Julian M. Seidel, the convicted former president of First Maryland Savings and Loan Inc., has asked a federal judge here to reduce his 12-year prison term to four years because the U.S. Parole Commission has refused to do so.
Seidel is serving his term at the federal prison camp in Allenwood, Pa., where his lawyers say he has become a model prisoner and has won awards for helping other inmates.
"He's a good man," said defense attorney James P. Ulwick in a telephone interview Friday. "He doesn't deserve to be treated the way he has been treated by the Parole Commission."
U.S. District Judge Joseph C. Howard imposed the 12-year term on Seidel in September 1989 for the defendant's convictions on nearly 20 conspiracy, mail-fraud and wire-fraud counts during a trial personally prosecuted by then-U.S. Attorney Breckinridge L. Willcox and then-Assistant U.S. Attorney Thomas F. O'Neil 3rd.
The convictions were tied to the thrift's collapse in 1985 under the weight of millions of dollars worth of defaulted loans that Seidel and co-defendant James Porter, First Maryland's former senior vice president, arranged for friends and business associates at the expense of depositors at the now-defunct Silver Spring S&L.;
Howard and Willcox said at the time Seidel was sentenced that they thought it likely he would serve only about four years in prison -- one-third of his total sentence -- because his offenses occurred before the effective date of strict federal sentencing guidelines, which mandate no-parole prison terms for most criminal offenders.
Ulwick argued then that Seidel would have been sentenced to no more than four years' imprisonment if he had been sentenced under the no-parole guidelines, and that the defendant deserved no more than that for his offenses.
Seidel's motion for reconsideration of the 12-year sentence was filed in U.S. District Court here June 28.
It asks Howard to reduce Seidel's sentence to four years on grounds that the term was what the judge and the prosecutors intended him to serve in prison for his crimes.
According to the motion and related papers filed with it, the Parole Commission denied Seidel parole last October and told him that he could expect to serve his entire sentence because he was "the most culpable offender" in offenses which caused losses of more than $118 million at First Maryland.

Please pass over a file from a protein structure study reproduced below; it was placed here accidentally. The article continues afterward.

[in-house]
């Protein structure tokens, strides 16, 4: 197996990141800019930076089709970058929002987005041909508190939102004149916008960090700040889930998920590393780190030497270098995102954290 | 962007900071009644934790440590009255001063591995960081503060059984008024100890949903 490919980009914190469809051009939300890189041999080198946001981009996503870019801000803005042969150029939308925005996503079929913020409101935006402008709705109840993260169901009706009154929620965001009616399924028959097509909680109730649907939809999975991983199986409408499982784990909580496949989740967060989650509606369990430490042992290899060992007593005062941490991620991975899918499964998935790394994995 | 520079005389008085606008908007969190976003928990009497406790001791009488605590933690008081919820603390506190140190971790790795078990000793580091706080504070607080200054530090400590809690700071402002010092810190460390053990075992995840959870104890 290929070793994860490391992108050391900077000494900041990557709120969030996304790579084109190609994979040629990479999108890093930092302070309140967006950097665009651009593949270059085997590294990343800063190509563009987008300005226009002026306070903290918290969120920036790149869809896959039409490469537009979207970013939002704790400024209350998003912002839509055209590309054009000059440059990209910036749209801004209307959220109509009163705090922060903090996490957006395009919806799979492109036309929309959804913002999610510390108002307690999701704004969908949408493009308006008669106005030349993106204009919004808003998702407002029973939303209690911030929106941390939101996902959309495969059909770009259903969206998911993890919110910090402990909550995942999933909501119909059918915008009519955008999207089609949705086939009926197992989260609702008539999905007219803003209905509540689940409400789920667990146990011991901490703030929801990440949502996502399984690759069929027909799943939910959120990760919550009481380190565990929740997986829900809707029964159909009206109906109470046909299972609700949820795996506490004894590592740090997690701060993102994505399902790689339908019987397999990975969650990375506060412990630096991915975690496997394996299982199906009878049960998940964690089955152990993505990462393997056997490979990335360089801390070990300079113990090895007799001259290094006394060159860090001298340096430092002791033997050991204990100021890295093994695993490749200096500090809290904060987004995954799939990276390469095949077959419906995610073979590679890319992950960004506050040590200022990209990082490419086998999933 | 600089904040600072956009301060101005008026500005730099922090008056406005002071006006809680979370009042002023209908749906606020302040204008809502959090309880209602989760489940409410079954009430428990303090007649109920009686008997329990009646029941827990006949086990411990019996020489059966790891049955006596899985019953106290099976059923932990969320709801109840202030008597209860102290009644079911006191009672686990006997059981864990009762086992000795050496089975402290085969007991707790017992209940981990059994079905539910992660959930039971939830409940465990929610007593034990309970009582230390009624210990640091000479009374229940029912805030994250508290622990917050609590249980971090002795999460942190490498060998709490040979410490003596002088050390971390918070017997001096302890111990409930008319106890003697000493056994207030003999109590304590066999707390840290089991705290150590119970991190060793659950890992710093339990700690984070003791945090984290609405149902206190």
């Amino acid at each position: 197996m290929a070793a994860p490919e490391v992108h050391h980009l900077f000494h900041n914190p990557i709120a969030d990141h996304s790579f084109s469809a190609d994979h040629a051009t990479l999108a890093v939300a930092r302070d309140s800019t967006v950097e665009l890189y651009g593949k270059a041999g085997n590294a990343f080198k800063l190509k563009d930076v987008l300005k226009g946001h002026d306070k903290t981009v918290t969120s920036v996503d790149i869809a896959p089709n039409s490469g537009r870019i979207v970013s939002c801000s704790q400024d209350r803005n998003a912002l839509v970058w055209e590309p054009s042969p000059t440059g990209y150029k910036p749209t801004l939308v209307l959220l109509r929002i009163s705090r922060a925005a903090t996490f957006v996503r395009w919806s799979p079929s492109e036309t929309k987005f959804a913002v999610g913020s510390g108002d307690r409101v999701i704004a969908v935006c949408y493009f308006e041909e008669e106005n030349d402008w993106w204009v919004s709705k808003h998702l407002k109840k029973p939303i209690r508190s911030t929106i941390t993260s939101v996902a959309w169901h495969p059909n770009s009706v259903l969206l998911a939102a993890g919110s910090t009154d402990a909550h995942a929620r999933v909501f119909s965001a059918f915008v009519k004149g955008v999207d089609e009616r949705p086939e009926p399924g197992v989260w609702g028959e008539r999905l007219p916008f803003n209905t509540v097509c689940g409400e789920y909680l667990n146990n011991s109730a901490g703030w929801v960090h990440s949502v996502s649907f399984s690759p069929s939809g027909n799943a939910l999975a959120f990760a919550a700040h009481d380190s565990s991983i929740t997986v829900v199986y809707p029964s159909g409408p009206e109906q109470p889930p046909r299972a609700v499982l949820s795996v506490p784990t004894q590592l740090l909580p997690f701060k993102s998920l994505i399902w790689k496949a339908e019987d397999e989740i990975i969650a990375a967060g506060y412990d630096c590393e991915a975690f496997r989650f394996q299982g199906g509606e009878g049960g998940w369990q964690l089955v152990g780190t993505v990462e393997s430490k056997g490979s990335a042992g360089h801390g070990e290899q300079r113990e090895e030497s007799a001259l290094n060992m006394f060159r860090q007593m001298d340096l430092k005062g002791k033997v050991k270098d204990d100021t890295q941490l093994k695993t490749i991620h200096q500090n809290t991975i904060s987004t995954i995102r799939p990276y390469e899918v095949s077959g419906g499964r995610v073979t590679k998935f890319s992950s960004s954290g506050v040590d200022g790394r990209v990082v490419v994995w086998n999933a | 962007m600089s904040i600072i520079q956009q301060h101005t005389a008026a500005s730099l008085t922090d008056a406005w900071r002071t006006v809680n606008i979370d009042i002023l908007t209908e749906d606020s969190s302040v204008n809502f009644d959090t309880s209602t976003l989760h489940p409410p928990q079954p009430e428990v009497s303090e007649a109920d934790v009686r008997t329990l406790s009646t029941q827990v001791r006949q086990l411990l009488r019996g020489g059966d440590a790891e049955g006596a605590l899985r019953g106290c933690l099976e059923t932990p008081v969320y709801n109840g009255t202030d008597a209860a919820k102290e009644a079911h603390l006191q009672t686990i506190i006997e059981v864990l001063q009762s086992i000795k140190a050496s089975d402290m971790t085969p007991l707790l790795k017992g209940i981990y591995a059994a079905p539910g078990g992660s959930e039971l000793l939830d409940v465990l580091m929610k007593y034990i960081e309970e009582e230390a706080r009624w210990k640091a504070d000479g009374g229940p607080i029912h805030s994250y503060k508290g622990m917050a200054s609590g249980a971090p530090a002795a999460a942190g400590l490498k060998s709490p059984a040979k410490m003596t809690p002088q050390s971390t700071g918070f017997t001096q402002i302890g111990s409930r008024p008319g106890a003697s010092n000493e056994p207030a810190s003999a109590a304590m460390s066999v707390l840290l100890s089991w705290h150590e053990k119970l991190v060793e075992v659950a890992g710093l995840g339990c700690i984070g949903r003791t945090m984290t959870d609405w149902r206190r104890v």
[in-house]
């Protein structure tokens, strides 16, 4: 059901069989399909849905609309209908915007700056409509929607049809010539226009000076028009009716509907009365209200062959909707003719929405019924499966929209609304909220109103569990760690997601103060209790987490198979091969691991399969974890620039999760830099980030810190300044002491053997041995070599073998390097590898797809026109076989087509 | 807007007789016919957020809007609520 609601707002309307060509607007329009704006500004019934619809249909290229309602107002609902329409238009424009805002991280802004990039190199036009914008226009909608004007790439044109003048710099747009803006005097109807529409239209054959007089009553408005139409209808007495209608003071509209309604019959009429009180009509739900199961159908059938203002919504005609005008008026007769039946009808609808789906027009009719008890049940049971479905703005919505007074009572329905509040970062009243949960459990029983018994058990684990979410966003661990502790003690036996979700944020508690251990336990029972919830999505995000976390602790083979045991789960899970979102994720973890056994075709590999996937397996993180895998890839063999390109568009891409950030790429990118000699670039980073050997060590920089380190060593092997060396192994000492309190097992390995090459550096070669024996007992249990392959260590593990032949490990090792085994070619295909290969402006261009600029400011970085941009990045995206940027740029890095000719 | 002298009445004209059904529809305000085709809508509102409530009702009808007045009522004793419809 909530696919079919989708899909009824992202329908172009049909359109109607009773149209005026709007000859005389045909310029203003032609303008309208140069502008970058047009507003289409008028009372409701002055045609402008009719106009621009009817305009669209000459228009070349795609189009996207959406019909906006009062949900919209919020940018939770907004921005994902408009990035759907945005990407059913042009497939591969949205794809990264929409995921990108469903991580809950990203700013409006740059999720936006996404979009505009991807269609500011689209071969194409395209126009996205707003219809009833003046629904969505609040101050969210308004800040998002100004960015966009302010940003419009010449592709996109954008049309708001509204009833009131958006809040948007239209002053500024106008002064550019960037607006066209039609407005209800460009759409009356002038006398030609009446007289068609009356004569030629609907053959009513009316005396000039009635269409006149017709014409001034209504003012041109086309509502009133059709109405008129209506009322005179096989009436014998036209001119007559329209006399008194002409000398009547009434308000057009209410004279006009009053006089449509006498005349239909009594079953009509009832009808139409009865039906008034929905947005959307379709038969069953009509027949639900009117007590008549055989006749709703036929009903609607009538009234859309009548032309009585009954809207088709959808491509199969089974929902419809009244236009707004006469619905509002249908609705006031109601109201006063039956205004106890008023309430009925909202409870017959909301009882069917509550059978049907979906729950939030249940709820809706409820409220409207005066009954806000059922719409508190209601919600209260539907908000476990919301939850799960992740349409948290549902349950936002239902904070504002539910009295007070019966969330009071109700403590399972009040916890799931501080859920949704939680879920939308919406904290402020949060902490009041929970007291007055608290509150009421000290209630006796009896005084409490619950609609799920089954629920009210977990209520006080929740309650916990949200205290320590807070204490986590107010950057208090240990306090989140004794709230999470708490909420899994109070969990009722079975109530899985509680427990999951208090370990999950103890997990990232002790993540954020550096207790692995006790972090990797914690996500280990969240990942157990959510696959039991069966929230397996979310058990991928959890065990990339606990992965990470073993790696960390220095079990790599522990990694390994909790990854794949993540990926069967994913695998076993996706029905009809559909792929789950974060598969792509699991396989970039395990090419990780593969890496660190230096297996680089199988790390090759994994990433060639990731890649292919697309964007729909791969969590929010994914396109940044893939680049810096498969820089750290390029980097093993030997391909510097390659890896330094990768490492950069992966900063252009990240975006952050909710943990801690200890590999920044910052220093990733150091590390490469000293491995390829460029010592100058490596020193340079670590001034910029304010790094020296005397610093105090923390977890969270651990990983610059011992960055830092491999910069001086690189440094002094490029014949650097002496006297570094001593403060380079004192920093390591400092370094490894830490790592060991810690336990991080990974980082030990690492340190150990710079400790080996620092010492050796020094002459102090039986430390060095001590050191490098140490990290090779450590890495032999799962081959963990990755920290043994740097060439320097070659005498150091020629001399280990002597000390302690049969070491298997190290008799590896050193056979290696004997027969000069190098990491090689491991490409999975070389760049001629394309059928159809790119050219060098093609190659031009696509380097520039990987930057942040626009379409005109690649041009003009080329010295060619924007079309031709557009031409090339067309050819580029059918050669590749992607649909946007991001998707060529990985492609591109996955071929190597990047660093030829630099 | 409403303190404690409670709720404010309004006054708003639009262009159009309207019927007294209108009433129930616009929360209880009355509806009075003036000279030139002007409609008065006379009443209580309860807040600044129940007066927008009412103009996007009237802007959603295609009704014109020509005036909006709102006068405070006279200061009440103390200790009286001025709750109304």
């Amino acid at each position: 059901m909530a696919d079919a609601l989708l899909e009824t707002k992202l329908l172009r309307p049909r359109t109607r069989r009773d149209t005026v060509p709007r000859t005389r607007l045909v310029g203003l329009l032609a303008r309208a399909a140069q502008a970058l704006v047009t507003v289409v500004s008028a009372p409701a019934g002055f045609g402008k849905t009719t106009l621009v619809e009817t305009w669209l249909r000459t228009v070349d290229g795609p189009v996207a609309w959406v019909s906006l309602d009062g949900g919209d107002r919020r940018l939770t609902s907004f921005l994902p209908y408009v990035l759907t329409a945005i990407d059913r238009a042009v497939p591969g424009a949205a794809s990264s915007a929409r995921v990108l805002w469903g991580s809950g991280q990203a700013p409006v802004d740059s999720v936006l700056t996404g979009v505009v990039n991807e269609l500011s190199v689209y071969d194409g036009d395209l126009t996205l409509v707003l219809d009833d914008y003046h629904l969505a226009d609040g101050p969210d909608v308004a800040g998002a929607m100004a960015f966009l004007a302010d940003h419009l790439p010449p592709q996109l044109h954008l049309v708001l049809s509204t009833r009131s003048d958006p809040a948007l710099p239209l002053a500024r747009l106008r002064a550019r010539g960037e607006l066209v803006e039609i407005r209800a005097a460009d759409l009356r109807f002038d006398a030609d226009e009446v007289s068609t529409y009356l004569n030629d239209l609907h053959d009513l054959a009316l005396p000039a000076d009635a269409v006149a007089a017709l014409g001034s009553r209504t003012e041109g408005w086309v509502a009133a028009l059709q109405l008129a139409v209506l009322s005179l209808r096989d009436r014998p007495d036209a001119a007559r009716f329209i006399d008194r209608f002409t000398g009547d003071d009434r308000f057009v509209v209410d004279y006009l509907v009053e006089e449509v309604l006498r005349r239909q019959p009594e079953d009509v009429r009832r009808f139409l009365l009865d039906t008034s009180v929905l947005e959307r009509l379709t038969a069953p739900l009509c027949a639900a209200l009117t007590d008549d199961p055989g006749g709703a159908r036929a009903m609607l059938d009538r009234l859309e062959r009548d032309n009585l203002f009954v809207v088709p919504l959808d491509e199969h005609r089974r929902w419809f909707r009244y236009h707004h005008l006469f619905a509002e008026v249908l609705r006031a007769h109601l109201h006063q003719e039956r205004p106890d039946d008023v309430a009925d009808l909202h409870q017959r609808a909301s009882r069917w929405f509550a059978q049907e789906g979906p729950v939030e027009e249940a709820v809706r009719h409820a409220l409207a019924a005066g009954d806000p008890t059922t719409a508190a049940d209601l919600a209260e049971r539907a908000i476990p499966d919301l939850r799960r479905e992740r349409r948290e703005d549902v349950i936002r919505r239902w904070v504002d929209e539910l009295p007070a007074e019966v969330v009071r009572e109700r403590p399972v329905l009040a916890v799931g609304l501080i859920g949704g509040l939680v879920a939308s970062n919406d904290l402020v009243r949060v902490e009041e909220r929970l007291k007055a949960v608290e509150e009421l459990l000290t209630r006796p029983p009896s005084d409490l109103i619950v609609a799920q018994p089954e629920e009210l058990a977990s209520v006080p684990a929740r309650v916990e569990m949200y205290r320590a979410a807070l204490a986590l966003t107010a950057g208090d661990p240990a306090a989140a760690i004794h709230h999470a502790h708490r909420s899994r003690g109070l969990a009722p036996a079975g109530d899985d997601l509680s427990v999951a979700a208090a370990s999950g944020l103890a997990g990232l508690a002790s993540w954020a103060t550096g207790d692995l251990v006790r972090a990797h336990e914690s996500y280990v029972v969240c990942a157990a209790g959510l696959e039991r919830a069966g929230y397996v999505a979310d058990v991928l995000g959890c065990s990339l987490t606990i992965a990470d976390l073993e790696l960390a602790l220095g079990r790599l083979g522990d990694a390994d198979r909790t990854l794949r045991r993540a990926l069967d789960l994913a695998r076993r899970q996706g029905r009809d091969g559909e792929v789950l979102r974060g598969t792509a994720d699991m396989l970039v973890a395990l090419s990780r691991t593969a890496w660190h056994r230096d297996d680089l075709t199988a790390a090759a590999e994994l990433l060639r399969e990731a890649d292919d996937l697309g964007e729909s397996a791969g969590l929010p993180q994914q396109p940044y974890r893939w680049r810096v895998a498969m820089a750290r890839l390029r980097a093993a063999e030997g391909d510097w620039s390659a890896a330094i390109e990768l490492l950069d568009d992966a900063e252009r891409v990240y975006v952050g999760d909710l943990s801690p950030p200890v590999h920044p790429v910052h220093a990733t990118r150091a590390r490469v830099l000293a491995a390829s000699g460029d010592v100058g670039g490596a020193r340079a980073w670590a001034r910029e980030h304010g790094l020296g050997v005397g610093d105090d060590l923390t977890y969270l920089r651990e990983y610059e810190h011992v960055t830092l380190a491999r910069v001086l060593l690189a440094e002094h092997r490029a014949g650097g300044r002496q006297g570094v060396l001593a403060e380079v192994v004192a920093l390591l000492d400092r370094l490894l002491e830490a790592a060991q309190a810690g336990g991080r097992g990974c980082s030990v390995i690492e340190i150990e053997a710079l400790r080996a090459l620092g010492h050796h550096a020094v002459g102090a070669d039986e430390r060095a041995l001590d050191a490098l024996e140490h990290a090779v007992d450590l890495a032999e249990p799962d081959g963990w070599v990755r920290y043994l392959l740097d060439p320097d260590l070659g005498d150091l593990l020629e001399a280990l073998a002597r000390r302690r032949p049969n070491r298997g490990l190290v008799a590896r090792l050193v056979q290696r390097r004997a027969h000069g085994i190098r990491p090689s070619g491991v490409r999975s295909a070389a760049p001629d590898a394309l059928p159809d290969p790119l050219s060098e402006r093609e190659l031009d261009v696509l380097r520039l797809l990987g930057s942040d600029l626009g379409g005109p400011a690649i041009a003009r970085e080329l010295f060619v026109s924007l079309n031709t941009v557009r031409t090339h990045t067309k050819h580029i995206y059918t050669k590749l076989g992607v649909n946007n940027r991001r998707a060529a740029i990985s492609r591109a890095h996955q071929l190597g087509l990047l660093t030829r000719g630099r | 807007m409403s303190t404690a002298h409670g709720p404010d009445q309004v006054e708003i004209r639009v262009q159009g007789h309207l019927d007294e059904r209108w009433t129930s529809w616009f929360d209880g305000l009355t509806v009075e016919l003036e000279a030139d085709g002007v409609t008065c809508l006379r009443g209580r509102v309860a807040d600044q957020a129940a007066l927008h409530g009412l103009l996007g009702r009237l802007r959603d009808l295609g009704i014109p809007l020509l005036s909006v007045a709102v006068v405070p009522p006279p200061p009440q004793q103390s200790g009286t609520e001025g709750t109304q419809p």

Seidel appealed the denial to the commission's National Appeal Board the same day. But the appeal board denied his request, saying that the commission's decision was supported by the facts in his criminal case.
Seidel's attorneys then sought to reopen his parole case. They contended that losses at First Maryland totaled only $14 million, not $118 million, and the lower figure should be considered in determining the time Seidel should serve.
But the commission again rejected Seidel's efforts, stating that argument "had been previously considered and rejected," the court papers say.
The attorneys said in the reconsideration motion filed in court here that the Parole Commission will not adhere to Howard's original "sentencing intent" unless the judge reduces Seidel's 12-year sentence.
A transcript of the court record of Seidel's sentencing hearing, the attorneys said, clearly shows that Howard intended for Seidel to serve no more than four years in prison.
The motion also says a reduction in sentence is warranted for "humanitarian" reasons related to a health problem involving his daughter, Jennifer.
Ulwick said Friday that even if Seidel is granted the reduction in sentence to four years, that term will be twice the prison time that any other Maryland S&L; defendant has had to serve except Jeffrey A. Levitt, the convicted former head of Old Court Savings and Loan.
"We're not asking for anything more than what we believe the [original] 12-year sentence should mean," Ulwick said.
To date, the U.S. attorney's office has not responded to Seidel's motion, and Howard has not yet decided whether he will grant the defendant's request for a court hearing on the sentencing issues.